Canada-wide boba shortage affecting bubble tea shops across the country

Apr 19 2021, 10:56 am

Bubble tea shops across Canada are in the midst of a major supply shortage, including one of the drink’s most important ingredients — boba, or pearls.

The backlog began several weeks ago due to the Suez Canal blockage. Bubble Tea Canada, a West Coast-based bubble tea supplier, says that it’s affecting shops all across the country.

“It started with the large container stuck in the canal,” Greg Tieu, founder, owner, and partner of Bubble Tea Canada, tells Daily Hive. “It was stuck there for a good two or three weeks, and that’s where the backlog starts. By the time it was cleared, there were over 300 cargo ships stuck and waiting to get moving.”

Tieu explains that the shipping delays are affecting retailers of all sizes, from larger chains such as Chatime and CoCo to smaller mom-and-pop shops.

“97% of quality bubble tea supplies come from India or Taiwan,” he says. “All the cargo ships have to go through that canal, and whether you’re a big guy or a little guy, you’ll feel that backlog.”

“Some of the larger franchises have their own warehouse, and even depending on how long this backlog takes, their supplies will eventually dry up.”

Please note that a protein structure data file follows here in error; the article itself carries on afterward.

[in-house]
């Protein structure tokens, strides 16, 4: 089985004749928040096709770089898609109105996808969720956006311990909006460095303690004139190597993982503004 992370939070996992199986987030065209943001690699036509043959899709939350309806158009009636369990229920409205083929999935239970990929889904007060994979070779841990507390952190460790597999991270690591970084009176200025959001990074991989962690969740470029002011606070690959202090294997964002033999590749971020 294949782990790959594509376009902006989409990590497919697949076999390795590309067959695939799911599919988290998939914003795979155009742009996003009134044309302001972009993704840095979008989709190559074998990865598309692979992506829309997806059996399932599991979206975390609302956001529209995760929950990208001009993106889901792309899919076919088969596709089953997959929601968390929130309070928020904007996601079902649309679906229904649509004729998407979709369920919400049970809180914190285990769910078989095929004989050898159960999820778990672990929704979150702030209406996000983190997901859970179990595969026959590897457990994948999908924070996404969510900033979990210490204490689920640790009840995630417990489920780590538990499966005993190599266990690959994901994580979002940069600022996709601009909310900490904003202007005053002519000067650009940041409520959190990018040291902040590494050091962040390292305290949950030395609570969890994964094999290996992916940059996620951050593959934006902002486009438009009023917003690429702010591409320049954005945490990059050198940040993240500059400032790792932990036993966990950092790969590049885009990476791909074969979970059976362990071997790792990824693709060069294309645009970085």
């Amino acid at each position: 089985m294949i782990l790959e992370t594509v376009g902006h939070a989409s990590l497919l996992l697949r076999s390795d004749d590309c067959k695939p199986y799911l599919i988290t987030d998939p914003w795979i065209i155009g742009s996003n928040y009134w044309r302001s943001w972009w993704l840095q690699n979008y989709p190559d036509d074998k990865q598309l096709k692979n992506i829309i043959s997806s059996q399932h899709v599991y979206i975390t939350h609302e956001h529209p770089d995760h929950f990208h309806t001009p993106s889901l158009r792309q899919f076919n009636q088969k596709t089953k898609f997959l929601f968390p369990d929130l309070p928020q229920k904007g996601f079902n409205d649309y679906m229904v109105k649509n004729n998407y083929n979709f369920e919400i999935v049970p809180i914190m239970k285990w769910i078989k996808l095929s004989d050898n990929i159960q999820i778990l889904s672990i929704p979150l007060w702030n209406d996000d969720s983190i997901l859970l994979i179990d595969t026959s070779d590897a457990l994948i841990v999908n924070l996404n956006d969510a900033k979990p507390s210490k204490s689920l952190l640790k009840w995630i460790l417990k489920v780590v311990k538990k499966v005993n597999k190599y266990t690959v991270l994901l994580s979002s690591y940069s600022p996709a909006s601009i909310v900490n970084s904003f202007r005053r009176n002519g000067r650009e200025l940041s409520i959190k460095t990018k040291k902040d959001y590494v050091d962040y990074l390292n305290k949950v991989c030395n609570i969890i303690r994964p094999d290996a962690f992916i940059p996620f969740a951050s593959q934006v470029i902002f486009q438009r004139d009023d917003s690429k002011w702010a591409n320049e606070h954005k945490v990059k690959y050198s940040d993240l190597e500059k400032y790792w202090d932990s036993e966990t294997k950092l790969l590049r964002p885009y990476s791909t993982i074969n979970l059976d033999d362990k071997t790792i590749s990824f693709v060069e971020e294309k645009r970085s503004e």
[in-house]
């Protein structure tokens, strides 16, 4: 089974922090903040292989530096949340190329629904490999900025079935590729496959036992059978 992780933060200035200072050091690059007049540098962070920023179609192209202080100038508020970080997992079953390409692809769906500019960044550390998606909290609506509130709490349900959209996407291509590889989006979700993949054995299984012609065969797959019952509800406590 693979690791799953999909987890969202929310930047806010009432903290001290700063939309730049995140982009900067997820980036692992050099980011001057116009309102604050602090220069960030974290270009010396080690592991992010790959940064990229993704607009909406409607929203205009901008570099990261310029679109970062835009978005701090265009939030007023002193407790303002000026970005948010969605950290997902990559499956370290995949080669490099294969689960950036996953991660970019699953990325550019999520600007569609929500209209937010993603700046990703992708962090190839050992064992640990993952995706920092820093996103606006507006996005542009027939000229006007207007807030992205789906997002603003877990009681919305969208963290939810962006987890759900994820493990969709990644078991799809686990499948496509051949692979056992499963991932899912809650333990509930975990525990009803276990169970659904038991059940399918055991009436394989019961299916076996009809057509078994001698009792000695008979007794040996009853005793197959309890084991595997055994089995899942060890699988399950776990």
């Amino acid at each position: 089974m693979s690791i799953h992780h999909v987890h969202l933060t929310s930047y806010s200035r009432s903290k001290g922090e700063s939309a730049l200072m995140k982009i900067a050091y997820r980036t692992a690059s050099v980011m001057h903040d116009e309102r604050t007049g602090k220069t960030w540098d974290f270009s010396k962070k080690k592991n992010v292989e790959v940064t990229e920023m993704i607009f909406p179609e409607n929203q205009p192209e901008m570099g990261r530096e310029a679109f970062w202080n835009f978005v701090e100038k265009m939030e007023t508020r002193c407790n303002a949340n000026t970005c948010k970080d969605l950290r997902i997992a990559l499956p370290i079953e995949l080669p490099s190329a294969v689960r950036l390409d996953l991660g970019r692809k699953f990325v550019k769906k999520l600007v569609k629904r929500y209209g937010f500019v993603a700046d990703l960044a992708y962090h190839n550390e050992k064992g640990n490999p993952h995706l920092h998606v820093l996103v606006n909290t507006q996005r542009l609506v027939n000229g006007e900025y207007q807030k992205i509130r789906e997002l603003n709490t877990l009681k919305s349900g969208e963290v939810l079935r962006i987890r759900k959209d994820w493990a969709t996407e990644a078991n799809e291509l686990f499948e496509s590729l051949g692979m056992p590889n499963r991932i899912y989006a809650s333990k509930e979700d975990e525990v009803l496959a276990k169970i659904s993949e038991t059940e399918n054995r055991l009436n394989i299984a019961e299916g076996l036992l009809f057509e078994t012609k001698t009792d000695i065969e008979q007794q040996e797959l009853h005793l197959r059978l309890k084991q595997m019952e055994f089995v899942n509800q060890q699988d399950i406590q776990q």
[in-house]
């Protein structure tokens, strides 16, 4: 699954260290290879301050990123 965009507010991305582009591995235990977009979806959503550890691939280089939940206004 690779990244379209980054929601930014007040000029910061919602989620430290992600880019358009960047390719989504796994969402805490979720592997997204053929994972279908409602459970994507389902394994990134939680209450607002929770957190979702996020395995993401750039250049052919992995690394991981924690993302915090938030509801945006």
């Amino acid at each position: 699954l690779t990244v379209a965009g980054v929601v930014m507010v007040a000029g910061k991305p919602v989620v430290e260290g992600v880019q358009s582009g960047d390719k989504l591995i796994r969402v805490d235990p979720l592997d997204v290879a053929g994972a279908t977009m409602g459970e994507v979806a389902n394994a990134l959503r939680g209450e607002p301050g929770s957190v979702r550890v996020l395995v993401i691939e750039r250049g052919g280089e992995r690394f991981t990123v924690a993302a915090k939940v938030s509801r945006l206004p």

Bubble tea shops have been affected for several weeks now, with stores running out of different supplies, including pearls. Tieu expects that the shortage will continue for another few months “before it’s really back to normal.”

He adds that the backlog is also causing a cost increase for shops, which may be passed on to the consumer.

“We’ve seen a slight price increase in the market too because of the shortage,” Tieu explains. “The longer the containers are held, the cost accumulates, and importers and exporters will pass some of that cost to the consumers.”

Bubble Tea Canada, whose core market is medium-sized businesses and institutions in Alberta, Quebec, and Toronto, has since put a limit on what stores can order as a means of ensuring that nobody gets left behind.

“Instead of selling at a normal volume, we’re limiting so that everybody can have at least a minimum supply,” says Tieu. “That’s what we’re doing until, hopefully, this backlog resides.”

“We’re really seeing that effect over the last week now.”

Vincent PlanaVincent Plana

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